半升鐺内煮山川 Mountains and streams are decocted in a half-sheng cauldron.
白頭老子眉垂地 The eyebrows of white-headed Lao-tzu hang down to the earth,
碧眼胡僧手托天 And the blue-eyed foreign monk holds up the heavens.
若向此糸玄會得 Orient yourself towards the mysterious and it is realized –
此糸糸外更無糸 Outside of this mystery there is no other mystery.

復復連連歩歩週 Repeatedly, constantly, [the treadmill] is peddled in cycles;22
機關撥轉水東流 When the mechanism revolves, the water flows eastward.
萬丈深潭應見底 The water, ten-thousand fathoms deep, is seen straight to its bottom;
甘泉湧起南山頭 A sweet spring bubbles up, rising to the summit of Southern Mountain.23

For more: http://hiddenstoreho...:Louis_Komjathy

-Qaexl

#8 oak

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Posted 01 March 2010 - 11:57 AM

is there a way to see a list of all the articles in your hidden storehouse? something a little more controllable than random page. :P

to me the picture has been a sort of a confirmational tool that tells me that in fact what happens when "unfolding" through letting go of internal tension with the help of the presence of attention and perception, isn't wholly a personal matter, at least when it comes to the "big picture" stuff (which isn't really that surprising since the internal geometrical structure of human body is pretty much the same for everyone). that there are people who have done this before, and that their perception of things wasn't that different from mine. sure the iconography and concepts are more or less foreign to me and mostly more impenetrable than i'd like (for example there are many stories of the weaving maiden constellation, but what was circulating at the time i have no idea), but much of it is in a more or less universal language, like the spiral within the heart.

thanks for your insights, if you have any more you'd like to share, please do, as i have no doubt you are much more well-versed in the intricacies of taoist thought than i.

ps. are you aware of any other connotations for the character for coin 錢 beyond the obvious (wealth and such)
pps. how did you unlock the pdf? i thought it was password protected and had to write it by hand, which was actually a nice way to read through it with more attention.

"The appearance of this body is nothing but layers of frozen shadows"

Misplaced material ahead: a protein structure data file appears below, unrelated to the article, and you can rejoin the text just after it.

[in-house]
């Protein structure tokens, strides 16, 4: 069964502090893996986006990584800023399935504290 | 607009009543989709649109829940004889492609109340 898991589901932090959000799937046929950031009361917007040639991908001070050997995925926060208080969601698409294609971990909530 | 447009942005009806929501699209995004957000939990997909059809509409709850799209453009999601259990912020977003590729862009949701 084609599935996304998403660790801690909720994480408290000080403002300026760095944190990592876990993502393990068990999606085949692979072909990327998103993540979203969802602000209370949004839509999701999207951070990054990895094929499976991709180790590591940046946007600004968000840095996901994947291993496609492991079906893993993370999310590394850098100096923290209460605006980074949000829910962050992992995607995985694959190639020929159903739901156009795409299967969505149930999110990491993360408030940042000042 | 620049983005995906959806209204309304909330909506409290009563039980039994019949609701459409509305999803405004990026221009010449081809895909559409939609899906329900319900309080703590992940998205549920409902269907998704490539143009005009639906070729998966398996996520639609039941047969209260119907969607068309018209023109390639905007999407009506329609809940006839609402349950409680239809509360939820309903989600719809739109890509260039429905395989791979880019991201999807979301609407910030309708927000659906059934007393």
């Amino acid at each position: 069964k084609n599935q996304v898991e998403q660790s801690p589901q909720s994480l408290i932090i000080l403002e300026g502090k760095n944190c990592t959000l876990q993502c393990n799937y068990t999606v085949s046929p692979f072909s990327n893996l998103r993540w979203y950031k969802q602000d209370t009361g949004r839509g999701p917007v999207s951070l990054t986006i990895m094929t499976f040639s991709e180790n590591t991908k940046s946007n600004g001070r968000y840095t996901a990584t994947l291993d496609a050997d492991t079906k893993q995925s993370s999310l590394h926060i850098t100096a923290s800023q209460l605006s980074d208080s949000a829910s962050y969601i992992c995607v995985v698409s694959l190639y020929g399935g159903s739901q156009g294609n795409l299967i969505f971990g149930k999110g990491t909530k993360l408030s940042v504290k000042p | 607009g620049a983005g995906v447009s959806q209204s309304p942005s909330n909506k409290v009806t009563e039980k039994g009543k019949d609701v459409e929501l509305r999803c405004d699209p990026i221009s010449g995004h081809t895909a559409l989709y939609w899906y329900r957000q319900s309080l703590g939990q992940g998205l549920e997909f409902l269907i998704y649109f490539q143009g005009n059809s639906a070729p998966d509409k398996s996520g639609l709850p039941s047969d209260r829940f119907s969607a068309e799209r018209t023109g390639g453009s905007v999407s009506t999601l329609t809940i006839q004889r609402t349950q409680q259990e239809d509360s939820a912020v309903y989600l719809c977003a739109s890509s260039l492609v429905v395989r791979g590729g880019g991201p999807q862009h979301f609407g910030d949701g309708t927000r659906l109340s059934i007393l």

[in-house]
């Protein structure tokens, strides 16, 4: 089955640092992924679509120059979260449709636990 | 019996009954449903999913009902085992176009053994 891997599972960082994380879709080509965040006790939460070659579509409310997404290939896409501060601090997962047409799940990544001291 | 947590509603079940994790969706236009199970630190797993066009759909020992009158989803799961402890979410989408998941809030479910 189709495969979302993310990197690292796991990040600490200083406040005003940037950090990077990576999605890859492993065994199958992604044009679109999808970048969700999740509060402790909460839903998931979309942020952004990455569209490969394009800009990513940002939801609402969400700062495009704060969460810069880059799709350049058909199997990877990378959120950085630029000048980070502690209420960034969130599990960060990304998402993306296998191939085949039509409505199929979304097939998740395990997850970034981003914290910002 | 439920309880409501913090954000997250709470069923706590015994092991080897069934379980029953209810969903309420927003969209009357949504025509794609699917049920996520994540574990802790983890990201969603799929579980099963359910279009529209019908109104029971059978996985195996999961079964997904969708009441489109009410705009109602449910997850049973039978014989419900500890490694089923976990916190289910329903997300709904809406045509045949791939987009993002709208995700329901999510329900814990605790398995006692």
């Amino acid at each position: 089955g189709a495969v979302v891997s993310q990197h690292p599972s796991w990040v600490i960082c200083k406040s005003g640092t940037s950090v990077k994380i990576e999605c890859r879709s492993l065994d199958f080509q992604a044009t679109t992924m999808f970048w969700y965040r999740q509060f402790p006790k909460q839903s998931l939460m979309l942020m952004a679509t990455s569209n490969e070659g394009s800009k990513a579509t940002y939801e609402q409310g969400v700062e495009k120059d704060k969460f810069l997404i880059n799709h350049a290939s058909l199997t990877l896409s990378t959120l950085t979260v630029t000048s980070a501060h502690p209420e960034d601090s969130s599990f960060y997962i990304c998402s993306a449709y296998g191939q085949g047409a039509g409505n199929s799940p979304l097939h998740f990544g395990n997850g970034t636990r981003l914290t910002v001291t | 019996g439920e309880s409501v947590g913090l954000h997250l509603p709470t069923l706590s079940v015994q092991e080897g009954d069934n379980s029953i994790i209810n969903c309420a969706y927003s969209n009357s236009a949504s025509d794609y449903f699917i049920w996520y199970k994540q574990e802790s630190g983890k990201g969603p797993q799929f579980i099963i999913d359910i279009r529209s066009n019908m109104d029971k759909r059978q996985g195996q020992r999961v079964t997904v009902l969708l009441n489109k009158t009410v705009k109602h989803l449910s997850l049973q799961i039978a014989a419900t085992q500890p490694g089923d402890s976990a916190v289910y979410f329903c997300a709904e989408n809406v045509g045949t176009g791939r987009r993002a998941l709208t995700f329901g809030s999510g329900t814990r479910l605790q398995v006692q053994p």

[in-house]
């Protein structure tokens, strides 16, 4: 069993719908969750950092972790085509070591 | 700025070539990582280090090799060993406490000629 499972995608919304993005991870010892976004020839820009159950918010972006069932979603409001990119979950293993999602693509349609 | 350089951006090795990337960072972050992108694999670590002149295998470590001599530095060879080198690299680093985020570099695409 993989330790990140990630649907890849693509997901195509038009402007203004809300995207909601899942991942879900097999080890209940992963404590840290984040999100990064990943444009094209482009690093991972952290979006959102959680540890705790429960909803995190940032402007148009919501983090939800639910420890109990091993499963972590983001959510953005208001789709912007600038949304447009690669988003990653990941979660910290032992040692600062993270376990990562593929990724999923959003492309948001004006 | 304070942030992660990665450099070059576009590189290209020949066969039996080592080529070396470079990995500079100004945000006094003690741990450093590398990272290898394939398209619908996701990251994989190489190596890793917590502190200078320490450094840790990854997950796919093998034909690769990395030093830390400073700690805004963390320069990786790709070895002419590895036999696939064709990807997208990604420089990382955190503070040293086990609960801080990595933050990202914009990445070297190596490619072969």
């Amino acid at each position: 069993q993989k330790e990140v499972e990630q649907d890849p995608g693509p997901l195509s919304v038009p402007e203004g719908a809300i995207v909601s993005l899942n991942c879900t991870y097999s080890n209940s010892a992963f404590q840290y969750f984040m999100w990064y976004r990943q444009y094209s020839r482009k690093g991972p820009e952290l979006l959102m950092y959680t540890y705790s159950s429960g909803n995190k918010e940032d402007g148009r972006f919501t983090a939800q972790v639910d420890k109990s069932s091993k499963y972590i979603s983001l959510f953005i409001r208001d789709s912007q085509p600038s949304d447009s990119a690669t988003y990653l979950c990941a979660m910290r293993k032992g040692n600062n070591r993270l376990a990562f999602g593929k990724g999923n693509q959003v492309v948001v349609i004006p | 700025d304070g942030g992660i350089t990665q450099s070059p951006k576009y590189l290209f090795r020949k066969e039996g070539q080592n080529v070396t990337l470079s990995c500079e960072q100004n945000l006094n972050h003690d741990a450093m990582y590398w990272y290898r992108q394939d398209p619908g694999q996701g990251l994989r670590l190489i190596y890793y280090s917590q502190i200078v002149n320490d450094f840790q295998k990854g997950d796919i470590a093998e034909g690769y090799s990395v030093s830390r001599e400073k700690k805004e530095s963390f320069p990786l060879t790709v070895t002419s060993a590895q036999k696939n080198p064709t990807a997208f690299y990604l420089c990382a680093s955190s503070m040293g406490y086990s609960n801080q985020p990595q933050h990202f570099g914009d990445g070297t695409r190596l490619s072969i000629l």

"You have built for yourselves psychic suits of armor, and clad in them, your vision is restricted, your movements are clumsy and painful, your skin is bruised, and your spirit is broiled in the sun."


#9 Qaexl

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Posted 01 March 2010 - 11:18 PM

oak said:

is there a way to see a list of all the articles in your hidden storehouse? something a little more controllable than random page. ;)

Yes and no. There is a "special page" there that gives you that kind of index. However, I had been meaning to take that out. I had modified the wiki so that it displays the pages if you come in from a specific, small number of "entrances". OC is one of those entrances. You could try messing around with the URL and see what you get though.

The big caveat though is that I started this back in 2006. I've learned a lot more, yet I had not updated that wiki to match. There are lots of articles left there that are essentially BS by the virtue of my ignorance.

oak said:

to me the picture has been a sort of a confirmational tool that tells me that in fact what happens when "unfolding" through letting go of internal tension with the help of the presence of attention and perception, isn't wholly a personal matter, at least when it comes to the "big picture" stuff (which isn't really that surprising since the internal geometrical structure of human body is pretty much the same for everyone). that there are people who have done this before, and that their perception of things wasn't that different from mine. sure the iconography and concepts are more or less foreign to me and mostly more impenetrable than i'd like (for example there are many stories of the weaving maiden constellation, but what was circulating at the time i have no idea), but much of it is in a more or less universal language, like the spiral within the heart.

thanks for your insights, if you have any more you'd like to share, please do, as i have no doubt you are much more well-versed in the intricacies of taoist thought than i.